Like it`s cousins from all over the Loire, Petit Pavé de Poitou is remarkably well suited to sweet accompaniments, such as clover honey, or fig jam… Just don`t forget the tiny fouée, a traditional snacking bread from Touraine. To drink, at least keep the idea of it`s origin in mind… A sauvignon blanc will work wonders with it, Ontario, New Zealand, or French.
Cheesemaker: Walter Rass, Käserei Tufertschwil
Origin: Saint-Gallen, Switzerland
Milk Type: Raw
Up close & personal.
As its name implies, Challerhocker (‘Sitting in the Cellar’) is a firm cellar aged cheese that, despite it’s somewhat creepy label, is a stunningly good cheese. After a full day worth of pressing, the cheese is moved to wooden shelves for ten months, and carefully washed with wine, herbs and spices. It is noteworthy that this cheese is not produced by co-ops, or different farms… this is one cheese made by one man; a true artisanal effort.
The somewhat terrifying Challerhocker labelling. We’re not sure exactly what they were attempting with this one.
Any fan of alpine cheeses will find a new friend in Challerhocker. The rind is a khaki coloured brown, slightly pungent and yeasty with a noticeable stickiness; given to it’s aging in a cellar and wine-based wash. Once inside, the paste is incredibly smooth, broken only by the odd eye created by gases released during the aging process. Challerhocker is both nutty and sweet; not unlike a carefully crafted praline or a not-too-sweet pecan pie. Combined with the savory zip of it’s washed rind, this cheese shines in every category.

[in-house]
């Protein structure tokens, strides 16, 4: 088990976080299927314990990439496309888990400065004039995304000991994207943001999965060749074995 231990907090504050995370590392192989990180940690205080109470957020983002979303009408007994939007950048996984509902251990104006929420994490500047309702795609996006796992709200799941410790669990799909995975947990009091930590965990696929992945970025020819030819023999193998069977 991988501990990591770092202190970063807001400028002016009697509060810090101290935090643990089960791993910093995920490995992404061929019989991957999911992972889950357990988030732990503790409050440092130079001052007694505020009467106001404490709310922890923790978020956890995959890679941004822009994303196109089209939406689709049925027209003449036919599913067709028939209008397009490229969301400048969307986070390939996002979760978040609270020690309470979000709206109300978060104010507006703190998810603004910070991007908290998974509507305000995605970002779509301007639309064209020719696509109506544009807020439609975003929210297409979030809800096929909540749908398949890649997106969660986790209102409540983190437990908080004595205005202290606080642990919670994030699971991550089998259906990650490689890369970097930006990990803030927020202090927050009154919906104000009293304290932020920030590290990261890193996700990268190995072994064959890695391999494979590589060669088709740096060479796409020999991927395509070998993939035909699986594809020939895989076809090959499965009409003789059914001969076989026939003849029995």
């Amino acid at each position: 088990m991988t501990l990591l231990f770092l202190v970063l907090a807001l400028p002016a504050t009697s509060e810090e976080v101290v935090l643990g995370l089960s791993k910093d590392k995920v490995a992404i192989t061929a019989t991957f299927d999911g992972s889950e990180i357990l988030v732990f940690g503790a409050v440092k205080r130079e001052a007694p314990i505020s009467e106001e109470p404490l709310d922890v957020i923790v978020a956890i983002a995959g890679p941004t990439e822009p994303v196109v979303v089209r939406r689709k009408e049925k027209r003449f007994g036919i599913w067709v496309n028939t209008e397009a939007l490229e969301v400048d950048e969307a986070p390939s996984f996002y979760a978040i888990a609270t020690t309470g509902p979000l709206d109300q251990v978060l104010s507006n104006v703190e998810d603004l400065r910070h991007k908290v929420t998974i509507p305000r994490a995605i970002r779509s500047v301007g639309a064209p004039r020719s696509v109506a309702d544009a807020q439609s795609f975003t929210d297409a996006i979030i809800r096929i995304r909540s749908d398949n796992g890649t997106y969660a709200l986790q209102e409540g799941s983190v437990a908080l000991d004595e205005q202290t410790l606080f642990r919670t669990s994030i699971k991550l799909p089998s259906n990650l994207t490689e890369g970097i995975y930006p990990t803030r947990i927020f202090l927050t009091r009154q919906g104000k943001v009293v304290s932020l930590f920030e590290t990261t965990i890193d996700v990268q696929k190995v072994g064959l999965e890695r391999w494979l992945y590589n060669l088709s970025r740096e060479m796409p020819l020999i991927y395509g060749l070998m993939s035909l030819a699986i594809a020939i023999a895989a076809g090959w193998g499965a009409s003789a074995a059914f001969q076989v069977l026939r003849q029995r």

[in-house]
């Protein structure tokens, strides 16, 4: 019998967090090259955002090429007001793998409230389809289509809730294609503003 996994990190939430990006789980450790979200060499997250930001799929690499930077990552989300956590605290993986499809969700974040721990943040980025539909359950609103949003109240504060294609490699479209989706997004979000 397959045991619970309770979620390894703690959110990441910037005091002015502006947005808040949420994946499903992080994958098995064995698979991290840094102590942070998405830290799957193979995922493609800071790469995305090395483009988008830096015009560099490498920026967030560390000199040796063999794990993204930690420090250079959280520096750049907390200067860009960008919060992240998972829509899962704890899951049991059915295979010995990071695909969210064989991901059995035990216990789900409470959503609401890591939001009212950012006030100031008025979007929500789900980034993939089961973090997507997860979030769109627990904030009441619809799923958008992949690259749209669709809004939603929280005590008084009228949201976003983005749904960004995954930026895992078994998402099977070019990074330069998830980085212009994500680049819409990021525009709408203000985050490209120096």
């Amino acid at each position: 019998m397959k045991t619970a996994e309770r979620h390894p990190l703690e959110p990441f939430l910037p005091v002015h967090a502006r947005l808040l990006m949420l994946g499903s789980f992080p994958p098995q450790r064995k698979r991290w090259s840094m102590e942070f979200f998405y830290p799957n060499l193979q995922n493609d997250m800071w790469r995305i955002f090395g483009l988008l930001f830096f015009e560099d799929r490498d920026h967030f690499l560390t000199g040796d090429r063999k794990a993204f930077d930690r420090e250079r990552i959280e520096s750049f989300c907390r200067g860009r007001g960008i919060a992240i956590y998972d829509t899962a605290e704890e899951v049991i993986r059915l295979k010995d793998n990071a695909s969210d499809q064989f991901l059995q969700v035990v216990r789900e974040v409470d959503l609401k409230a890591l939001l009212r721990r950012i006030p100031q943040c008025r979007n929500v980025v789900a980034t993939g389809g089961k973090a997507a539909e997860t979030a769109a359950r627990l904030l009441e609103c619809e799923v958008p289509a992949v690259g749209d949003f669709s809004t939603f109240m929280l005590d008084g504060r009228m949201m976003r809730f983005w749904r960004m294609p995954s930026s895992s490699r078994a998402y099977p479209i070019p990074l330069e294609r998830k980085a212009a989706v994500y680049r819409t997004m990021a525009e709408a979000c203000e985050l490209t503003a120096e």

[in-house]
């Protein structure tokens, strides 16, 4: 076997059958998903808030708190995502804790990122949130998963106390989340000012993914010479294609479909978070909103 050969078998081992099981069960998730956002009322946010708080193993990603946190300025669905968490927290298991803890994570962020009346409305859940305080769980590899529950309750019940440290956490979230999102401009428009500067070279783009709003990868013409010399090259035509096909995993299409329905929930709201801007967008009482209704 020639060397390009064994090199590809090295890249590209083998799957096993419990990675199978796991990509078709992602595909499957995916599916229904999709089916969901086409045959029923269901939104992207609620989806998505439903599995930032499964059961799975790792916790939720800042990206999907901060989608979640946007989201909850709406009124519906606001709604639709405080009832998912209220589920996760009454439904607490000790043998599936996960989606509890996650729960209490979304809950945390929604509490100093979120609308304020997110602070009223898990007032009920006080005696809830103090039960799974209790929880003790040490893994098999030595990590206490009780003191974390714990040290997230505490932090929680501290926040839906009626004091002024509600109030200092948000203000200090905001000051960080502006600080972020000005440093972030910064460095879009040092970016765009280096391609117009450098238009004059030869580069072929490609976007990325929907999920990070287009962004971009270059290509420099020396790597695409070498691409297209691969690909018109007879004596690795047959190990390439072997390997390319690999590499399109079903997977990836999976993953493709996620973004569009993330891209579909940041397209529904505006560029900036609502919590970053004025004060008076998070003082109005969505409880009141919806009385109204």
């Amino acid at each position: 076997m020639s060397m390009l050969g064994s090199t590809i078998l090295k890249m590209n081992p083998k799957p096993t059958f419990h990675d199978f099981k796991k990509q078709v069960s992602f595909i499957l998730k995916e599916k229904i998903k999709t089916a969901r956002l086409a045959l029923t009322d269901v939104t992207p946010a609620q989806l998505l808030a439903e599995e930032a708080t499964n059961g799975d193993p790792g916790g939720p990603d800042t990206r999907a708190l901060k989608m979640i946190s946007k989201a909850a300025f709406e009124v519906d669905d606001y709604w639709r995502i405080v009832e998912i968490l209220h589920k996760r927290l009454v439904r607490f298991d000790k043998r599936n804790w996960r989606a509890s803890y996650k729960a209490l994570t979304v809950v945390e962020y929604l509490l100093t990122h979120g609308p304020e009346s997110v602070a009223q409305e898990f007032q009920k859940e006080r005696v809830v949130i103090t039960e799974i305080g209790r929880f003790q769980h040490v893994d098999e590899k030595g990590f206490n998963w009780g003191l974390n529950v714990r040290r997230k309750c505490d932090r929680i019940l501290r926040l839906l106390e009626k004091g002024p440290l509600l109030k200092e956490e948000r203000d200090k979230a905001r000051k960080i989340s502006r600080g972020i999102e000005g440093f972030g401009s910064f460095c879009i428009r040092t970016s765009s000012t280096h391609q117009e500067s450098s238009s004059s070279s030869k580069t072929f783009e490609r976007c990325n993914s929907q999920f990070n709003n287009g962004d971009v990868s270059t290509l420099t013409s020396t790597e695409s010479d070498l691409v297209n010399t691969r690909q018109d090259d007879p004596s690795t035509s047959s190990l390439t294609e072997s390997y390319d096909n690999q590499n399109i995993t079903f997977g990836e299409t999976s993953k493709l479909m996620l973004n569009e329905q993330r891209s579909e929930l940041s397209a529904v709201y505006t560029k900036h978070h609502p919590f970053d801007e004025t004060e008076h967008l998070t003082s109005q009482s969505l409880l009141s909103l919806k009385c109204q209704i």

Stand in front of a mirror at midnight and say “Challerhocker” three times…
Challerhocker can (and should!) be enjoyed any time of day; equally suited at breakfast through to a late night snack. You can certainly pair this cheese with classic Swiss accompaniments; smoked cured meats, chornichons & other pickles & crusty peasant bread. However, don’t let that stop you from eating it on it’s own, you will be glad you did, just don’t forget the Reisling!
In a pinch, Challerhocker can be used as a replacement Jenga set. Fun AND delicious!